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Life on the water suits former Longboat Key mayor

Jim Brown finds community, activity and peace while realizing his dream of living on the water.

Jim Brown with his dog
Jim Brown with his dog
Photo by Petra Rivera
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The sun rises on the Longboat Key Club Moorings marina and dock after dock with every sized boat imaginable. There's a sense of peace and quiet you can only feel around the water.

Taking advantage of the calmness are two Yorkies, Jack and Jesse. Their owner follows behind them and admires the colorful Florida sunrise. This is what most mornings look like for former Longboat Key Mayor Jim Brown and his two dogs: short morning walks along the docks around the Moorings marina.

As they finish their morning walk, Jack and Jesse lead the way back to their home: a 72-foot Hatteras yacht. 

Brown has spent the previous six years living on his boat with his dogs. He said that nothing could ever beat life on the water.

“I just have always loved being surrounded by water,” said Brown. “I've always liked boating. I got my first boat when I was around 8 years old.” 

Jim Brown's dogs Jack and Jesse
Photo by Petra Rivera

Brown is a retired architect originally from Huntsville, Alabama. He and his ex-wife moved from Washington, D.C.,  to Longboat Key in 1999. He served four terms as mayor of Longboat Key. 

In the early 2000s, Brown had a 53-foot Hatteras yacht. He would take a month each year to travel to different places on the boat with friends. He didn’t know then that he would be living full-time on a boat.

Brown bought his current boat in 2018. When he and his wife split up, Brown decided to live out his dream of moving onto his boat. 

Now Brown couldn’t imagine living on land. He said that his day to day doesn’t look much different from living in a house. He has a full kitchen, living room, a master bedroom, guest rooms, multiple bathrooms, tons of storage, and an office.

Brown said most of his neighbors have pets and they all know their way around the boats and the marina. Brown’s dogs can swim and are trained to be able to get off the boat themselves but he said they will usually bark to let him know when they need to go out.

“I came back from breakfast one morning,” said Brown. “I'd been gone about an hour. And Jesse was here but Jack wasn't. I started looking around to see if he’s swimming around down here. Then I started looking around the docks and I became really concerned. I was three docks down when my phone rang. One of the gals from the office called me and said ‘Jim, I've got Jack. He was swimming down the seawall.’ And let me tell you what, I don't think I could swim that far.”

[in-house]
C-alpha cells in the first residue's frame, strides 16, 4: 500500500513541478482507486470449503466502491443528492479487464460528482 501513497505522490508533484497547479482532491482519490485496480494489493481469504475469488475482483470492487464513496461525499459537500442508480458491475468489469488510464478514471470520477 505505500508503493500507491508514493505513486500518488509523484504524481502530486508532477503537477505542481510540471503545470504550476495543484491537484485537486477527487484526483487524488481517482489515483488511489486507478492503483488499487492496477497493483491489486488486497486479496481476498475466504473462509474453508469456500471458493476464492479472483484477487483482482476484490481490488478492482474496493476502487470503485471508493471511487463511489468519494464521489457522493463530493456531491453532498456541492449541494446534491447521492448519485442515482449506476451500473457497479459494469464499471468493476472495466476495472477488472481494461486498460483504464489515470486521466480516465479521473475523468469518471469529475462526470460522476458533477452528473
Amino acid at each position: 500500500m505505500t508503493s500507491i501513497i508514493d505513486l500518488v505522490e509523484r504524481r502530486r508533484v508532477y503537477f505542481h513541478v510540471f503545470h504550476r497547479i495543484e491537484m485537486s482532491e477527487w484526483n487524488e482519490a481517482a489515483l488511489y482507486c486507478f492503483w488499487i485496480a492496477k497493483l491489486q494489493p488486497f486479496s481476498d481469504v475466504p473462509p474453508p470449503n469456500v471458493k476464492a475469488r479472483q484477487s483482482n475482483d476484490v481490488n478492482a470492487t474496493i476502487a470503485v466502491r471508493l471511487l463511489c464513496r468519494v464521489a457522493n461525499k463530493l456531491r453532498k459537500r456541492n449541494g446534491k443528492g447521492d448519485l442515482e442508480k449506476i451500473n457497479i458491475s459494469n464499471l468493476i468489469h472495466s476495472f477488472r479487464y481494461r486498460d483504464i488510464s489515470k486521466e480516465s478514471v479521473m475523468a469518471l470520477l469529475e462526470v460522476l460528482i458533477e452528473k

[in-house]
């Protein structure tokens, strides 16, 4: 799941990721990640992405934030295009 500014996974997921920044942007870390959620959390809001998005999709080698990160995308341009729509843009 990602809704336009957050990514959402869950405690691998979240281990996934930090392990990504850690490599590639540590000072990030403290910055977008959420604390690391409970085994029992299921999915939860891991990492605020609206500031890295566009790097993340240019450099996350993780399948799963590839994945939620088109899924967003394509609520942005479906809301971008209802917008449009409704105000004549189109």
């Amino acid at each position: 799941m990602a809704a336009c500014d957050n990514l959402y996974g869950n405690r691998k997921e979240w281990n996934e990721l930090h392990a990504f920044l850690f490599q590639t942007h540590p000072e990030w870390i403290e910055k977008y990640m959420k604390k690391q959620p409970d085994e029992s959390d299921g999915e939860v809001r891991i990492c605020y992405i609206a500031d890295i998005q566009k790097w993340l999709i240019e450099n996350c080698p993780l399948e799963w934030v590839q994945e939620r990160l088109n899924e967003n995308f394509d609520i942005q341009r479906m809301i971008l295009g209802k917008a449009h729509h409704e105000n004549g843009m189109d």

During season, Jim Brown likes to hosts his friends over for drinks from the top deck of his boat and enjoy the views.
Photo by Petra Rivera

The Moorings provides access to a pool, clubhouse, tennis courts, restaurants, and a full-service spa. The Moorings also provides a variety of yacht services to help with problems with residents' boats. 

“There are three categories of people out here on the marina,” said Brown. “There are people like myself who live here year-round. Then there are people who come and go seasonally. They take the boat with them. And then they bring it back. All of these ships are owned by someone. They don't belong to the marina. It's a condominium. They have a condominium association and they have a clubhouse. The third category is people who go back and forth, but they leave their boat here. They don’t take it back.”

The marina has 291 deep-water yacht slips. Brown said the cost is around $40 per foot plus electricity to lease a slip but renting from a slip owner can be less expensive.

“It depends on many factors whether it is more economical to live on a boat,” said Brown. “My boat was more economical because it was older. New boats this size are much more expensive.”

The view from the top deck of Jim Brown's boat home
Photo by Petra Rivera

During hurricane season, Brown goes to a hotel with his dogs and leaves his boat on the dock. He said that during Hurricane Idalia the water was a foot above the dock but he had no damage to his personal belongings.

When the season starts, neighbors on the marina get together for drinks and dinner at the marina’s restaurants. Brown said he can always find someone around to spend time with.

While everyone is away, Brown keeps them updated on the active Moorings marina Facebook group. Most days, Brown will post pictures of the sunrise or sunset that he sees while taking his dogs for a walk. He said he likes to keep everyone in the loop. Snowbirds often comment on his posts and keep up with his updates. 

Brown said he probably wouldn’t recommend a life on water to just anyone. But because of the community he has made and the benefits to living surrounded by water, he knows it's the right lifestyle for him. 



Petra Rivera

Petra Rivera is the Longboat community reporter. She holds a bachelor’s degree of journalism with an emphasis on reporting and writing from the University of Missouri. Previously, she was a food and drink writer for Vox magazine as well as a reporter for the Columbia Missourian.

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